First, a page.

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The State of Fear

The time is ripe to change the climate of fear | Camilla Cavendish - Times Online

We can create green-collar jobs, cut fuel bills and boost small businesses if we reject science fiction and accept real science

The death of Michael Crichton deprives us of a hugely entertaining and elegant writer, who infuriated people who should have loved him by becoming a prominent nay-sayer of global warming. Crichton's 2004 bestselling novel, State of Fear, portrayed climate change as a hoax. ..It is a testament to the power of his plot - and his copious footnotes - that many people read this as science, not science fiction.

..the author appeared before a Senate committee to argue that global warming science was mixed at best. He also believed that second-hand cigarette smoke was not a health hazard and that DDT should not have been banned. He railed eloquently against environmentalism as a religion of choice for urban atheists, who cleansed their “energy sins” in organic communion with “pesticide-free wafers”. He was essentially a libertarian, a position to which I am always sympathetic and which proved popular with those who feared - not wholly without reason - that the Kyoto Protocol was cooked up by European socialists bent on bringing down capitalism.

What his passing makes me realise is what an extraordinary intellectual shift there has been since 2004. We feel that financial markets have moved at warp speed. But so has thinking on the climate. Partly owing to new scientific discoveries, and partly because of the emergence of more market-based solutions, almost no one now denies the problem. We are still doing nothing, but with a new justification: recession.

So we are still living in a State of Fear, though a different one, and it is still fiction. There is a huge financial upside to shifting away from fossil fuels, just as there was from abandoning the horse and carriage. If Barack Obama gets his way we could see the unleashing of a green revolution which will lift the economy.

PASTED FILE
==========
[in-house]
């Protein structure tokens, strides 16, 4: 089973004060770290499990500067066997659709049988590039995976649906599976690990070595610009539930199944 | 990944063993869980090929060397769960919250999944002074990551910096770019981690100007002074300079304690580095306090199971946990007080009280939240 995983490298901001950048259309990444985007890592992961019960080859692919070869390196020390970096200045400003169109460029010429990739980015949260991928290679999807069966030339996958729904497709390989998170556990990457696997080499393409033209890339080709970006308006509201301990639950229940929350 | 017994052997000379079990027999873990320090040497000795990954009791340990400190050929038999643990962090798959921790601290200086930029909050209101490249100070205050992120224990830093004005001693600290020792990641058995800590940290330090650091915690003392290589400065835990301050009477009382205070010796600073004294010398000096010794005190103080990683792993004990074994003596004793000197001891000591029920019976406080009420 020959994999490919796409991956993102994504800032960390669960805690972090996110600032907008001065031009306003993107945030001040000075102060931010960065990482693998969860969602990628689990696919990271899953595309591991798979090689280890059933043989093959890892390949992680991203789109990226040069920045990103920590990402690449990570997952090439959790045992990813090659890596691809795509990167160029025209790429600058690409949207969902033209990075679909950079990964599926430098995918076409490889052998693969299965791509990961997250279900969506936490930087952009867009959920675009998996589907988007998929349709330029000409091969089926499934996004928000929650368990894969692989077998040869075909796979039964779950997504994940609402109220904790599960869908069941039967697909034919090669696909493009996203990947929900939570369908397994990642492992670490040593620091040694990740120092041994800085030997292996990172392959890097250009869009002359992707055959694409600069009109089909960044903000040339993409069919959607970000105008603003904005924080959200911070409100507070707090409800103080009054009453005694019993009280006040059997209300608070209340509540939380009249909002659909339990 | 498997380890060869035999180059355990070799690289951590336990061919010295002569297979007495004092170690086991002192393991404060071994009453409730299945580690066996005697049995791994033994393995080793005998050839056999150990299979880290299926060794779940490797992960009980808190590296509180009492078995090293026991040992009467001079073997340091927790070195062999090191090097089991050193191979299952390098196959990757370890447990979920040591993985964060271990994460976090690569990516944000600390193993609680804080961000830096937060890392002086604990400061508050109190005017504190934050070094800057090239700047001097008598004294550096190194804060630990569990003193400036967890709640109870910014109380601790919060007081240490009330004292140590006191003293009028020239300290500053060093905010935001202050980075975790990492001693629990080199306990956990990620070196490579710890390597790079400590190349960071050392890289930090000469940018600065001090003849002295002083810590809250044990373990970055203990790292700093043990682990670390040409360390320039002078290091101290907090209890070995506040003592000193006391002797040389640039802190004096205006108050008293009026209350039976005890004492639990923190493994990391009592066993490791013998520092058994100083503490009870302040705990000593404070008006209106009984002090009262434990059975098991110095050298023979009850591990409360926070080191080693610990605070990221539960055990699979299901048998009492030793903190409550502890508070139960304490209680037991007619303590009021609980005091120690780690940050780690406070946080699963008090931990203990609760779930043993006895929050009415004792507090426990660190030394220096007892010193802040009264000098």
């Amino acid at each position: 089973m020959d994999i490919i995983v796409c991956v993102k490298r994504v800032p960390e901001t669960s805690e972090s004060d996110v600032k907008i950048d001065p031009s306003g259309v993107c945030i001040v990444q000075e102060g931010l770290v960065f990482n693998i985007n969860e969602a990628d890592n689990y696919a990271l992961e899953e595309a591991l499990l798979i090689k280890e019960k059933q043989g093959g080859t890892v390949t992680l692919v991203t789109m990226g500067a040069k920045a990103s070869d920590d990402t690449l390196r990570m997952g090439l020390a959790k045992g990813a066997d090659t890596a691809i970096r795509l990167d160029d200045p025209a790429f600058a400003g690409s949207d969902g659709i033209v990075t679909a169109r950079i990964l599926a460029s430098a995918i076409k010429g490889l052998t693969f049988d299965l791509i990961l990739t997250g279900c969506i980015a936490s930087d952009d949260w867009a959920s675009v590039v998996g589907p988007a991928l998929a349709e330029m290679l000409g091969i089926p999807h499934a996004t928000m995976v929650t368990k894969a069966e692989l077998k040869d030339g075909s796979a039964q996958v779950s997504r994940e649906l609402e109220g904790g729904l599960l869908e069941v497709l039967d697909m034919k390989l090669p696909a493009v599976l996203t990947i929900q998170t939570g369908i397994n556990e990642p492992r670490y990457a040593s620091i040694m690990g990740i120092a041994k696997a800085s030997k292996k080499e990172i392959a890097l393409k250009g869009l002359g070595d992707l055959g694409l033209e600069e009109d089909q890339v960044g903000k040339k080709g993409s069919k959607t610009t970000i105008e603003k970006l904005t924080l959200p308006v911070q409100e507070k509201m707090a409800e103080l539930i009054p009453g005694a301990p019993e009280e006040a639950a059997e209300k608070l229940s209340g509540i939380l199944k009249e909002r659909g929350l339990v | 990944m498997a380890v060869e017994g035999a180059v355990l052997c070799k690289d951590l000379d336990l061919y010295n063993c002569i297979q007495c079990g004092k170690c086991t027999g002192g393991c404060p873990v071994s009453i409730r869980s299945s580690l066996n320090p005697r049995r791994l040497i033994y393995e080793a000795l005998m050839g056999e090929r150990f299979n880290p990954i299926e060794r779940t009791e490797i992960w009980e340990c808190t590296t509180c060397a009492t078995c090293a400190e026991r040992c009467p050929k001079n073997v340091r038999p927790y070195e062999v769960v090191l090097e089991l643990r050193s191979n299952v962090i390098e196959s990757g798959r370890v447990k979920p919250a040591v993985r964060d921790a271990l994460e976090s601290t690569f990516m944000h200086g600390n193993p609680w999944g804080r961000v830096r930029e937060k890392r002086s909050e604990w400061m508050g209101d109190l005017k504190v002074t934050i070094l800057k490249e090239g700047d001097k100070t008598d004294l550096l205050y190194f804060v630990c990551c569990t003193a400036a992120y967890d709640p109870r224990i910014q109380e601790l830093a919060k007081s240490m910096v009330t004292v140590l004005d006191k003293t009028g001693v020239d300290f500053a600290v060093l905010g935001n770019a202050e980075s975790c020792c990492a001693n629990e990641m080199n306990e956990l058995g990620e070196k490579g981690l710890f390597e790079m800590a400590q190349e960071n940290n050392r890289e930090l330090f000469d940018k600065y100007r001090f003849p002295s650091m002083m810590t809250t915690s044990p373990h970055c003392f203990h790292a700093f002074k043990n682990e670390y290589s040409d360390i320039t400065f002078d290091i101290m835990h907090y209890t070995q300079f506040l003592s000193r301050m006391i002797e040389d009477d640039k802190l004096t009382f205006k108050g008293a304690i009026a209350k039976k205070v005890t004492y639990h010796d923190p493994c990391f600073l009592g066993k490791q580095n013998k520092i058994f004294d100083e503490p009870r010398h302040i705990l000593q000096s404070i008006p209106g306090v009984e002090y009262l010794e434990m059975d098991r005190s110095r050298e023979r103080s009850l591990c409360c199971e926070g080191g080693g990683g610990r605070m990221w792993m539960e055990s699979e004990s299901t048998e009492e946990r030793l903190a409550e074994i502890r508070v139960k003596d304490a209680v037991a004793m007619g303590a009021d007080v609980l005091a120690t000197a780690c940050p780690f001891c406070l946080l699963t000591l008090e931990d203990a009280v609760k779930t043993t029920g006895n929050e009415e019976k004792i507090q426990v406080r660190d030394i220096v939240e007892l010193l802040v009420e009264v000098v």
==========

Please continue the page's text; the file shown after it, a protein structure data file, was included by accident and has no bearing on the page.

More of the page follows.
Obama or Crichton? I know which one I trust more and which one peddles make-believe..

Comments

Michael Crichton: a great loss, I was/am a huge fan.

But, as you say, we have to seperate fact from fiction.

"He also believed that second-hand cigarette smoke was not a health hazard and that DDT should not have been banned."

And her point is?

Extraordinary.

Is this the same woman who campaigned so bravely (but so far, without effect) for the family kangaroo-courts to be opened up to public scrutiny?

What a tragic waste of her talents.

Not wishing to fisk the whole thing, one must at least draw attention to this: "There is a huge financial upside to shifting away from fossil fuels"

A financial UPside? Would she care to point it out? Surely not that old chestnut about "creating jobs" in the manufacture of e.g. windmills etc? Can anyone think of anything else she might mean?

As for new scientific discoveries meaning that "almost no-one now denies the problem", does she mean the scientific discovery that Arctic sea-ice is 30% more now than last year? The scientific discovery that CO2 has continued to increase but temperature has not? The scientific discovery that Sunspot cycle 24 is years late? The scientific discovery that we've just had the first October snowfall in London since 1922?

If not those, what discoveries does she mean? I only ask because I want to know.

The upward trajectory of the global warming trajectory has ceased. Like any ballistic object, gravity (here in the form of actual measurements) has been clawing at it, and it will shortly start heading downwards.

As for Cavendish's witless assertion that the green mania will 'create' jobs: I'm sure it will, but as the Worstall never tires of pointing out, jobs are a cost of such schemes, not a benefit.

I've read about 5 obituraries for Crighton in the national newspapers. Only 2 deigned to mention 'State of Fear'.

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